Unfiltered: How to Show Up in Local Search Results

Posted by sherrybonelli

If you’re having trouble getting your local business’ website to show up in the Google local 3-pack or local search results in general, you’re not alone. The first page of Google’s search results seems to have gotten smaller over the years – the top and bottom of the page are often filled with ads, the local 7-pack was trimmed to a slim 3-pack, and online directories often take up the rest of page one. There is very little room for small local businesses to rank on the first page of Google.

To make matters worse, Google has a local “filter” that can strike a business, causing their listing to drop out of local search results for seemingly no reason – often, literally, overnight. Google’s local filter has been around for a while, but it became more noticeable after the Possum algorithm update, which began filtering out even more businesses from local search results.

If you think about it, this filter is not much different than websites ranking organically in search results: In an ideal world, the best sites win the top spots. However, the Google filter can have a significantly negative impact on local businesses that often rely on showing up in local search results to get customers to their doors.

What causes a business to get filtered?

Just like the multitude of factors that go into ranking high organically, there are a variety of factors that go into ranking in the local 3-pack and the Local Finder.

https://d2eeipcrcdle6.cloudfront.net/learn/seo/Algo-update-pages/Google-Possum1.png?mtime=20170612120640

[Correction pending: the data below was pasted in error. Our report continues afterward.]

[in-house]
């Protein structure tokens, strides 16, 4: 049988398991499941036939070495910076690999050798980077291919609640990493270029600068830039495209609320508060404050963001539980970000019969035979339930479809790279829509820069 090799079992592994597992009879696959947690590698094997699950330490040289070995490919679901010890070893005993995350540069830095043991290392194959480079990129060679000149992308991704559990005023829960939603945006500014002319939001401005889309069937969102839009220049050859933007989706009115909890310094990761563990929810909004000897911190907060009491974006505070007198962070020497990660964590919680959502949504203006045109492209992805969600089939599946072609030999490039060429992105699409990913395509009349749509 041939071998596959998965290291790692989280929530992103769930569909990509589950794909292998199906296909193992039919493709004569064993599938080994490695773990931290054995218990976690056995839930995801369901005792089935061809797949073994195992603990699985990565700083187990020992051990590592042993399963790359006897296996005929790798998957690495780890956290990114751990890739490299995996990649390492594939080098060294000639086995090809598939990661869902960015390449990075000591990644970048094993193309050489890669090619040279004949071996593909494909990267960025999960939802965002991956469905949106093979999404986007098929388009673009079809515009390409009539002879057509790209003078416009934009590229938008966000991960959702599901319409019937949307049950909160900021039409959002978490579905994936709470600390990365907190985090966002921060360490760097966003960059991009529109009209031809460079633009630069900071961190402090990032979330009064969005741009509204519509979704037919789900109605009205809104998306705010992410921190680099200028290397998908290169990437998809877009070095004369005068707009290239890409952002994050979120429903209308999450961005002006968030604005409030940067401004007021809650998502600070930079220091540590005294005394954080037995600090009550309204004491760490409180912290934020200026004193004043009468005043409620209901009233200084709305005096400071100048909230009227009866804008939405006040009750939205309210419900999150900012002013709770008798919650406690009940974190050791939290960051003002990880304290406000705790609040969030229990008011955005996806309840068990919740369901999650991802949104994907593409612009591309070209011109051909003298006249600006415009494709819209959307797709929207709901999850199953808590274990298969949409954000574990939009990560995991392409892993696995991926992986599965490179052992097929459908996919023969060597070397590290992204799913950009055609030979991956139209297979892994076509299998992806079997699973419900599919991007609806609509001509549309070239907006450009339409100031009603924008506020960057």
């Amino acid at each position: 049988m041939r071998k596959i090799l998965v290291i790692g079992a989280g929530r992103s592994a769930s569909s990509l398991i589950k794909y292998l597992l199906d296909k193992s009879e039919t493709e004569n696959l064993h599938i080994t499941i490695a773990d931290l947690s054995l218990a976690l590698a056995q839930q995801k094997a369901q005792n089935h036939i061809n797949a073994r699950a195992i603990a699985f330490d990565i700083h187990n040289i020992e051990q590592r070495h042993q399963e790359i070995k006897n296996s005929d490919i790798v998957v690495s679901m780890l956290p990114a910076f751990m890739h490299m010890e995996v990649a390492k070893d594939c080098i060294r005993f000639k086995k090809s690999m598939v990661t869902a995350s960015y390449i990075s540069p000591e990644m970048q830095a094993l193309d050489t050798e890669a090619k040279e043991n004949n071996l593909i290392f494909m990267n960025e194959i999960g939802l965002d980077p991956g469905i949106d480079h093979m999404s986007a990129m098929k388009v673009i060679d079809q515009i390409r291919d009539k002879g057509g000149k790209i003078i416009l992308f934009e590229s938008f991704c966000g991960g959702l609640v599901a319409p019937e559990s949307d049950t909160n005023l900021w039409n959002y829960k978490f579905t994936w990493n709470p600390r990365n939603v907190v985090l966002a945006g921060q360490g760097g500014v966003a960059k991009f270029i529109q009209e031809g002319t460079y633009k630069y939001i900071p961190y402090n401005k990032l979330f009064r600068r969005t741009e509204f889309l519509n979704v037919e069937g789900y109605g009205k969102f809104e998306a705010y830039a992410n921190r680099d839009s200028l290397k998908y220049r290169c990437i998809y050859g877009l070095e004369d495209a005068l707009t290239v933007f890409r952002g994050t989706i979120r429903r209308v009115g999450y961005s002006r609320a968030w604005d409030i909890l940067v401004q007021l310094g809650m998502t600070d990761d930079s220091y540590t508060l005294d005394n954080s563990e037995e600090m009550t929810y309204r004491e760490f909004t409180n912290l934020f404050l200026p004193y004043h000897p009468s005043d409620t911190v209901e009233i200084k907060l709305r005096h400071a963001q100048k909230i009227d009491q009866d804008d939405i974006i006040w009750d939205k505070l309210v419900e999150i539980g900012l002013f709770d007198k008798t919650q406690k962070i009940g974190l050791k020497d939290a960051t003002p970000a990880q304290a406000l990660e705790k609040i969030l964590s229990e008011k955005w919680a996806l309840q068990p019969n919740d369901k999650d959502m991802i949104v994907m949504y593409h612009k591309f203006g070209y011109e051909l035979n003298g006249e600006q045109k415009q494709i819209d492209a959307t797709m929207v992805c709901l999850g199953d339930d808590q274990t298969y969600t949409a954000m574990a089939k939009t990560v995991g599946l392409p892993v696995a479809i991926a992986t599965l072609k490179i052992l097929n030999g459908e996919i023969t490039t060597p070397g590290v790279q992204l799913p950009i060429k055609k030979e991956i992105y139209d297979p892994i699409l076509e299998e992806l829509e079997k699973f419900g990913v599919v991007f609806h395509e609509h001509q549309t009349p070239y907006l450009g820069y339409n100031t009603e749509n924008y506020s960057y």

Here are a few situations that might cause you to get filtered and what you can do if that happens.

Proximity matters

With mobile search becoming more and more popular, Google takes into consideration where the mobile searcher is physically located when they’re performing a search. This means that local search results can also depend on where the business is physically located when the search is being done.

A few years ago, if your business wasn’t located in the large city in your area, you were at a significant disadvantage. It was difficult to rank when someone searched for “business category + large city” – simply because your business wasn’t physically located in the “large city.” Things have changed slightly in your favor – which is great for all the businesses who have a physical address in the suburbs.

According to Ben Fisher, Co-Founder of SteadyDemand.com and a Google Top Contributor, “Proximity and Google My Business data play an important role in the Possum filter. Before the Hawk Update, this was exaggerated and now the radius has been greatly reduced.” This means there’s hope for you to show up in the local search results – even if your business isn’t located in a big city.

Google My Business categories

When you’re selecting a Google My Business category for your listing, select the most specific category that’s appropriate for your business.

However, if you see a competitor is outranking you, find out what category they are using and select the same category for your business (but only if it makes sense.) Then look at all the other things they are doing online to increase their organic ranking and emulate and outdo them.